Marvel’s Midnight Suns Review – Next Time, Don’t Invite The Avengers
Marvel’s Midnight Suns is the latest AAA comic book video game to hit shelves in 2022, putting a tactical, card-based twist on the superhero genre with a healthy dose of RPG gameplay. It boasts some compelling action and character moments, with players assuming the role of The Hunter and other Marvel heroes as they battle Lilith, whose resurrection threatens to end the world. Unfortunately, despite its turn-based combat largely succeeding, Marvel’s Midnight Suns is mired by technical issues, awkward characterization, and the intrusive presence of the Avengers, who end up gatecrashing the Suns’ story, turning it into another generic Marvel misadventure.
When it comes to Marvel teams poised for a big-budget video game, the Midnight Suns probably aren’t the first that spring to mind. The team, usually comprised of horror hero icons like Ghost Rider, Blade, and more obscure figures like Daimon Hellstrom, is a throwback to Marvel’s ’90s supernatural heyday. The group has reassembled sporadically in the decades since, but has never approached the popularity of The Avengers or X-Men. Any adaptation should lean into the horror – the weirdness – of those unique comics, rather than absorb them into the snark-based maw that is Marvel post the MCU.
On at least one of those fronts, Marvel’s Midnight Suns could be considered a success. The game’s story revels in the sillier elements of Marvel’s supernatural heroes, and the core team dynamic of the Suns – comprised here of Blade, Magik, Nico Minoru, and Robbie Reyes’ Ghost Rider – largely works. The main issue is that the Avengers end up diluting the supernatural flavor of the game, inserting themselves into a story they really have no business appearing in, as they bounce quip after quip of “well… that just happened” dialogue off each other. The Midnight Suns themselves will regularly remark to Hunter how bothered they are by the Avengers’ presence – as if they too are aware they’ve been muscled out of their own adventure.
Despite the irreverent nature of the game’s dialogue and story – which proves to be a tonal mismatch for figures like Blade – there’s a lot of great character work accomplished in Marvel’s Midnight Suns‘ roster. As Hunter, players can forge relationships with both the Suns and the Avengers, and making key breakthroughs in these exchanges leads to rewarding cutscenes. This is made all the better by the fact that it’s up to the player to develop – or even destroy – these relationships, and that it’s not just as simple as choosing the right or wrong dialogue option.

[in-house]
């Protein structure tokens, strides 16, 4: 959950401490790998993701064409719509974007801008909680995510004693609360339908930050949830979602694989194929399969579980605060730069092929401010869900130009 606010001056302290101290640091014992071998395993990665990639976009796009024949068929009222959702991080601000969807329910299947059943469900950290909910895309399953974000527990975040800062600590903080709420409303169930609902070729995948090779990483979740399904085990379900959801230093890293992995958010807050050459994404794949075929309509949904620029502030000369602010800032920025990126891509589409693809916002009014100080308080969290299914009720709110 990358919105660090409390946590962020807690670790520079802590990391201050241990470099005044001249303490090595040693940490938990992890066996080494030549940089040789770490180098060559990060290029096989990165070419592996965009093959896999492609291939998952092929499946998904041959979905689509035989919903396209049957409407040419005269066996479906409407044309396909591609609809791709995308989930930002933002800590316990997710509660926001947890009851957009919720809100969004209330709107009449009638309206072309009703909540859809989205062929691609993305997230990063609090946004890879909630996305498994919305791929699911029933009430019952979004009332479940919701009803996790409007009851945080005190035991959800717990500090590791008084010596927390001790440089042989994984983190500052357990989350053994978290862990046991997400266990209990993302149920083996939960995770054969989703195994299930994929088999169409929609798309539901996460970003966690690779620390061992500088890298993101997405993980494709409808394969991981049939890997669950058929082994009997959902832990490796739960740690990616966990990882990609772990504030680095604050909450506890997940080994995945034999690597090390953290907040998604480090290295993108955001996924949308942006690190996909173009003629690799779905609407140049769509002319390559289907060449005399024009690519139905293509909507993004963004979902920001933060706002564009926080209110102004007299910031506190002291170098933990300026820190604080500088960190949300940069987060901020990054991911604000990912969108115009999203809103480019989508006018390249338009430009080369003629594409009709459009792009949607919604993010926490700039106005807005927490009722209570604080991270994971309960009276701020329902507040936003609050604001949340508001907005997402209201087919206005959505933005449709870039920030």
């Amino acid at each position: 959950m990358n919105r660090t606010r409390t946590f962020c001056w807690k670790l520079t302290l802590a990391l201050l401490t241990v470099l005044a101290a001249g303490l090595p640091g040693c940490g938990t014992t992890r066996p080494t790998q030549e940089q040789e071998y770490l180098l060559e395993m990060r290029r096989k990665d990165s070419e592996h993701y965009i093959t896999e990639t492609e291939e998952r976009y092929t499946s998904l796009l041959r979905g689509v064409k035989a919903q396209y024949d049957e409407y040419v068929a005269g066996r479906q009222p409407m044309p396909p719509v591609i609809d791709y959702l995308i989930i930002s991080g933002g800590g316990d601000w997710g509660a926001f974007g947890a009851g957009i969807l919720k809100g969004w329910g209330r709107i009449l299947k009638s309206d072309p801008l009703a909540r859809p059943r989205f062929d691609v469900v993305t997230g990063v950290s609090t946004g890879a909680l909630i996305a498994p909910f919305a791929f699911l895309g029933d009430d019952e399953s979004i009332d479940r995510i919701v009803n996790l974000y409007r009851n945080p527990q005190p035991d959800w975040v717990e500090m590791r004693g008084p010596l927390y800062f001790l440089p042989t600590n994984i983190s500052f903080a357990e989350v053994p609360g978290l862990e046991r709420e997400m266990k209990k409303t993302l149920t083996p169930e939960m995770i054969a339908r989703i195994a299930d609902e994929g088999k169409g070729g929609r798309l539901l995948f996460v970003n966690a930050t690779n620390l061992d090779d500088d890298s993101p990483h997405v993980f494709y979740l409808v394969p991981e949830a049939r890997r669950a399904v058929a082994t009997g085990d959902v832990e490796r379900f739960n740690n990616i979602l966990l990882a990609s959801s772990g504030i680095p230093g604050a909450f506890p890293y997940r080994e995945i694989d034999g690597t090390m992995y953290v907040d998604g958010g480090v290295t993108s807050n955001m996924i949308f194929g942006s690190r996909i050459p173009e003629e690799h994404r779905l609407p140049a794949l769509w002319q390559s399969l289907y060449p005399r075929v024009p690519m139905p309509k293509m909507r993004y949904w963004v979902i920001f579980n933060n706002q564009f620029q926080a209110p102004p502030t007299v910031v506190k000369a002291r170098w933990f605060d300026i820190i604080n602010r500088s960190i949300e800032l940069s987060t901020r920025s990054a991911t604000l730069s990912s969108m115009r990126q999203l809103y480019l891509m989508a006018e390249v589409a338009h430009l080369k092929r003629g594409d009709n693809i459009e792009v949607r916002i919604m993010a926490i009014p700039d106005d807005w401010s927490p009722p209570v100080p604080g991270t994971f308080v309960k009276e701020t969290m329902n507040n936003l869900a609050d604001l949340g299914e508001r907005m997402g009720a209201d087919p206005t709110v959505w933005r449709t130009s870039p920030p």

Midnight Suns stops agonizingly short of letting players romance any of the Marvel heroes, but these exchanges do yield the occasional tasteful bit of fan service, with pool-side lounging the closest players will likely ever get to a revival of the Marvel Swimsuit Special. A system like this would arguably be more at home in a Marvel’s X-Men game, but it’s still fun to explore in the context of the publisher’s supernatural comics.
The real highlight of Marvel’s Midnight Suns, though, is its actual combat gameplay. Developer Firaxis Games has honed its craft in the genre over successive XCOM titles, and the results of this new card-based twist do much to redeem the stale story. Departing from the genre’s tried and tested action-adventure gameplay, Midnight Suns instead takes a turn-based approach, allowing players to assemble up to three heroes at a time to take on intricately arranged scenarios that can easily end in failure if they don’t play their cards right. The chess-like nature of these encounters makes for a refreshing change of pace compared to the likes of Batman: Arkham, Marvel’s Spider-Man, or Gotham Knights, and all the heroes get their own beautifully animated moves to dismantle Lilith’s forces with.
Sadly, for all that the combat of Marvel’s Midnight Suns is gratifying to play, the game as a whole is let down by a raft of technical and performance hitches. This reviewer experienced upward of 20 crashes while playing a PlayStation 5 copy of Midnight Suns, with most triggered by autosaves and reloads, resulting in hours’ worth of lost progress. The opening cutscene loaded in the incorrect aspect ratio and at 480p, while character faces in-game regularly suffer from blurred textures. It’s doubly frustrating because, by and large, Marvel’s Midnight Suns looks great and is genuinely fun to play – it’s just let down by some bad technical issues.
While there’s a lot to love about its RPG elements and card-based gameplay, Marvel’s Midnight Suns ultimately frustrates too much to be considered a true genre great. Its compelling supernatural premise and gameplay are undermined by MCU-style snark and a disappointing lack of polish, making it land with the impact of a low-charge Iron Man repulsor blast and not a well-timed hit to the face from one of Ghost Rider’s patented Hellfire chains. Firaxis Games’ title may be fun to play, but its story serves as a disappointing reminder of how Marvel’s identity has been homogenized by a decade of formulaic silver screen dominance.
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Marvel’s Midnight Suns is available now. Screen Rant was provided with a PlayStation 5 code for the purpose of this review.